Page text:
We didn't get to do half the stuff we had planned - missed visiting Eagle Beach and Manchebo Beach, missed all of the water activities like parasailing, sunset cruises, etc., because we were too lazy once we got under a beach hut to get up and do anything. Make sure to make reservations early for everything - we couldn't get on the Atlantis Submarine because it was booked up solid for the last few days of our trip. We did see the Jewel Box Revue at La Cabana's Casino and highly recommend it. Just don't sit in the front unless you are thick-skinned (you will get picked on and insulted as part of the show).
We did not rent a car at all and were quite glad after seeing how the traffic behaved. We took the bus wherever we needed to go and only once did we have to wait more than 10 minutes for the bus. We almost never saw any police cars patrolling, cars drove way past the speed limit, passed on all sides, and honked instead of signalling. There were crosswalk lights at all intersections - none of which worked - so to cross the street, you just had to step out and hope traffic stopped for you. Wherever the bus didn't take us, a taxi did, or we visited on the island bus tour, plus we didn't have to worry about finding a place to park or about someone breaking into the car. I would recommend the buses instead of renting.
We loved Sonesta Island. It cost $25 per person and included lunch and a drink. There was wildlife everywhere - parrots at the restaurant, flamingos on the adult beach section, iguanas, and fish everywhere. We snorkelled at Baby Beach and Sonesta and saw many more fish at Sonesta. There is a large school of fish that seems to live in the adult beach lagoon, halfway out and off to the left. We swam with them for about an hour or two and it was worth the whole price of the vacation! It just can't be described to float quietly among 50 to 100 fish - they rarely moved outside this certain range of water unless we made a lot of sudden movements. Sonesta Island is right offshore of the airport, though, so it can be noisy for a few minutes when a plane comes in, but it was very tropical and private feeling. Also, the shuttle boat kicks up a lot of spray, so try to sit under or near the front covered section.
As far as restaurants go, I'm a very picky eater (a chicken/burger/fries kind of gal) so we didn't get too experimental. We ate downtown at Iguana Joe's - very good grilled chicken. We ate at the Hyatt's Ruinas del Mar - the food was too fancy for me but we loved the atmosphere and watching the swans/fish/turtles in the lagoon. Plus, they served the best homemade bread I've ever had (free, hot loaves - we had 2 loaves). Very expensive for our usual budget - our dinner was $60+ with no alcoholic drinks, and we had the more inexpensive dishes. Well worth the ambiance, though. The rest of the time we ate at Wendy's, Marriott's beachside Waves place and Marriott's La Vista. Here's a hint - when you're leaving for the airport, eat before you go! Their restaurant doesn't open until 11 a.m. and their snack place inside the departure area sucks beyond words.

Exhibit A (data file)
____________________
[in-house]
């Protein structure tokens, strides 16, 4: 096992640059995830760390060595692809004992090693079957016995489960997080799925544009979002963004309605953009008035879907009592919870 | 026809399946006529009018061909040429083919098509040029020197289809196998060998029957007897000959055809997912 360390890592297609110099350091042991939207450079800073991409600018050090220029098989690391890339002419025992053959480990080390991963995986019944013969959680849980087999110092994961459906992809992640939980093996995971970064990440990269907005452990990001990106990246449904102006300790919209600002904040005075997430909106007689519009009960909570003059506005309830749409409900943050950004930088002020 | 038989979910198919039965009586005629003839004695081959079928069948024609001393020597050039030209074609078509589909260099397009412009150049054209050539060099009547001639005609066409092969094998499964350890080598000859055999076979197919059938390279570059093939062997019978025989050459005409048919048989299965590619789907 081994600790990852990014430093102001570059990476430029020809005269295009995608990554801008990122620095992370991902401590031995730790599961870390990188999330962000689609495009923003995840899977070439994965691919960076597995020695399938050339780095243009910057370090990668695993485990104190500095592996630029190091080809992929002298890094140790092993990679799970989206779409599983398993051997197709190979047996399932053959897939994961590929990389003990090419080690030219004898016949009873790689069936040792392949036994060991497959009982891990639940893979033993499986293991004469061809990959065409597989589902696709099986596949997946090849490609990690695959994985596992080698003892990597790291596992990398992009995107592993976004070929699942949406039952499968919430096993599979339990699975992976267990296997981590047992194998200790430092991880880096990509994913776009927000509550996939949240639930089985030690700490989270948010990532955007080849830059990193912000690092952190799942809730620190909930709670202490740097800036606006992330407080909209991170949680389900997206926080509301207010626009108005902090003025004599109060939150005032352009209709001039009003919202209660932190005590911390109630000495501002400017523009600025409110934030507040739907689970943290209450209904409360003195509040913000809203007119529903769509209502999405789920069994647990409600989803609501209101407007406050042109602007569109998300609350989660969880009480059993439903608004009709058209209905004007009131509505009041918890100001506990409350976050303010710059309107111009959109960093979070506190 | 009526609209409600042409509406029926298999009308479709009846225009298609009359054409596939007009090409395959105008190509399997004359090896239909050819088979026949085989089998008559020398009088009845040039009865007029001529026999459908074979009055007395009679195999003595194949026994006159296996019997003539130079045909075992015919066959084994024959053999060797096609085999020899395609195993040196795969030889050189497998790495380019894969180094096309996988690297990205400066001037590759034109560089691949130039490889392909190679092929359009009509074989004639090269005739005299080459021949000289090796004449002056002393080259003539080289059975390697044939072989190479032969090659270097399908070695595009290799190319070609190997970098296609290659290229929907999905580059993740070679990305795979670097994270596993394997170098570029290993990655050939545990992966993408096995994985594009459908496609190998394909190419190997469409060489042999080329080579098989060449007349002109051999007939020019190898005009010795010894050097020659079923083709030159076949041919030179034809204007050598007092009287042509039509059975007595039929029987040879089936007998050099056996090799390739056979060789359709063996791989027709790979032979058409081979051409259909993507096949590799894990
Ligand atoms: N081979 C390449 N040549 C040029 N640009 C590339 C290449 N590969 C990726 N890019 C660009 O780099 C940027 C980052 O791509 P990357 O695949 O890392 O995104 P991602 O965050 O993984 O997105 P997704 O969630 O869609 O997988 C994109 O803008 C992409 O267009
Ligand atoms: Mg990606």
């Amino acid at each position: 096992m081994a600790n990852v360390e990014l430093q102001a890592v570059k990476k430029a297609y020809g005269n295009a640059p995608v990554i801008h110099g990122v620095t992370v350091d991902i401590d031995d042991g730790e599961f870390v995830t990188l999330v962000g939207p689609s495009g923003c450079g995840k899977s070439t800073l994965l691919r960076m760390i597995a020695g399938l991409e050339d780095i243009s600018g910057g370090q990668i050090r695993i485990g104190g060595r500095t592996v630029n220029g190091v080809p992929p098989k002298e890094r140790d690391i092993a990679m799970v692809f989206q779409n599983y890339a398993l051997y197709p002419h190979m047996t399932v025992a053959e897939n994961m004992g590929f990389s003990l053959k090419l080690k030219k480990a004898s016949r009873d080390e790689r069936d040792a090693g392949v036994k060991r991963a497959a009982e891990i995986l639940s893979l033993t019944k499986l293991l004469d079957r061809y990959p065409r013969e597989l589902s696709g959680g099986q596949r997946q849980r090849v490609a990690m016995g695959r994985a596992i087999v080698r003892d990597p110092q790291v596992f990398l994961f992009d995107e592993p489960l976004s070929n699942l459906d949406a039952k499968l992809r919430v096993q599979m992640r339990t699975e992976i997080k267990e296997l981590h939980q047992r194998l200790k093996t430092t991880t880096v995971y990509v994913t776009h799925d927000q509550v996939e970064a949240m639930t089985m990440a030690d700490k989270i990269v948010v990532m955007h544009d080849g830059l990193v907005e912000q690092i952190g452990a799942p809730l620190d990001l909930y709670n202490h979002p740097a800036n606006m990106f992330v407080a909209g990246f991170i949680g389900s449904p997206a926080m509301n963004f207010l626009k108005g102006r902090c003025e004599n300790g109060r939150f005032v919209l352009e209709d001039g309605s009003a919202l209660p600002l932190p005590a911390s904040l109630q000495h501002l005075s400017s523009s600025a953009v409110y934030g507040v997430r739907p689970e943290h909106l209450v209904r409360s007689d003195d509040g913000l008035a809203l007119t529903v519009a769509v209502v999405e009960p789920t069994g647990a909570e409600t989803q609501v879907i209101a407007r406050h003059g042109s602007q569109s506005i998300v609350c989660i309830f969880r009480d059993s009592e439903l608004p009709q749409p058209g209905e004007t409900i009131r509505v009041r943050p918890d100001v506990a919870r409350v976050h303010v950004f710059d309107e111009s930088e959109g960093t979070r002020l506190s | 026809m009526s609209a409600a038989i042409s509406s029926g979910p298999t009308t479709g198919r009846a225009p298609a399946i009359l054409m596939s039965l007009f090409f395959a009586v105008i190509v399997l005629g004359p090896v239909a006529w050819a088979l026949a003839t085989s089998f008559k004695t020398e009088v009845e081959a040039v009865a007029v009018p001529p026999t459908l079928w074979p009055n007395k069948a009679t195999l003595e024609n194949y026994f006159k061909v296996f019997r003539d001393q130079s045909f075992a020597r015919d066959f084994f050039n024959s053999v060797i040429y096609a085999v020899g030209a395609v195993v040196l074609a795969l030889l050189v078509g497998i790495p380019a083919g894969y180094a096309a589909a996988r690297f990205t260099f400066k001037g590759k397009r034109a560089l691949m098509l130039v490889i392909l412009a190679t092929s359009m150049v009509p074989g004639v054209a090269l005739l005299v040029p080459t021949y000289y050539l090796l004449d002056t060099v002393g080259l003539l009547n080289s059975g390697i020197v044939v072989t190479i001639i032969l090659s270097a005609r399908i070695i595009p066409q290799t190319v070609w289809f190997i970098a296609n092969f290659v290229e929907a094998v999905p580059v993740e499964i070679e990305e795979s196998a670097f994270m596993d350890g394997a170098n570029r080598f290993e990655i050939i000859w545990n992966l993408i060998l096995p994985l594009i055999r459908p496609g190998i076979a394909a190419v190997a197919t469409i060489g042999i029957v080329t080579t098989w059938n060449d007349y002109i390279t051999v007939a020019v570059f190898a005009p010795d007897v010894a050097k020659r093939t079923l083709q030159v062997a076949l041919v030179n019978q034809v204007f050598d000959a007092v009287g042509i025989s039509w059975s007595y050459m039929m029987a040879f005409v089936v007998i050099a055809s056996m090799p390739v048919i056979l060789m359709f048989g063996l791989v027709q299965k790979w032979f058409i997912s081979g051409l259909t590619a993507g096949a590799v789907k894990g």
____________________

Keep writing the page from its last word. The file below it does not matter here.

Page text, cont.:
We checked out some of the hotels between Marriott and Hyatt, and La Cabana - Marriott and Hyatt are by far the plushest - Marriott wins out due to their large, large balconies. Holiday Inn looks like a throwback from the seventies, but they had the tallest, most elegant palm trees on the beach. We swam there for a while - saw quite a few topless here and at Sonesta Island only. La Cabana looked like a crowded, child-filled resort. Also, Eagle Beach across from La Cabana and downwards toward Costa Linda was quite crowded the times we drove by on the bus - just as crowded as Palm Beach despite reports to the contrary.
For a really private swim, try around Fisherman's Huts north of Marriott. There's lots of windsurfers, but around 4 pm or so, the area was empty. We had a great swim there in very shallow water. Farther north is an area great for picking shells. Word of caution, however - Customs will not let you take coral, rocks, and certain kinds of shells across the border if they know you're carrying them.
Since we were honeymooning, we didn't do a lot of the local activities (next time :) ), but we had a lovely, relaxing vacation in a place where people were friendly and we felt safe everywhere. Who cares if the countryside looks dusty and barren on the drive by if you're heading for the beach to sit under beautiful palm trees and look out over green sparkling water? What matters is not what resort you stay at, which activities you sign up for, which restaurant you eat at - what matters is enjoying the unique and beautiful surroundings with the ones you love. To all fellow Aruba travellers - enjoy the sun and sea, and sip a fruity drink for us!
Pasa bon dia (Have a good day)!
This site went online 1999.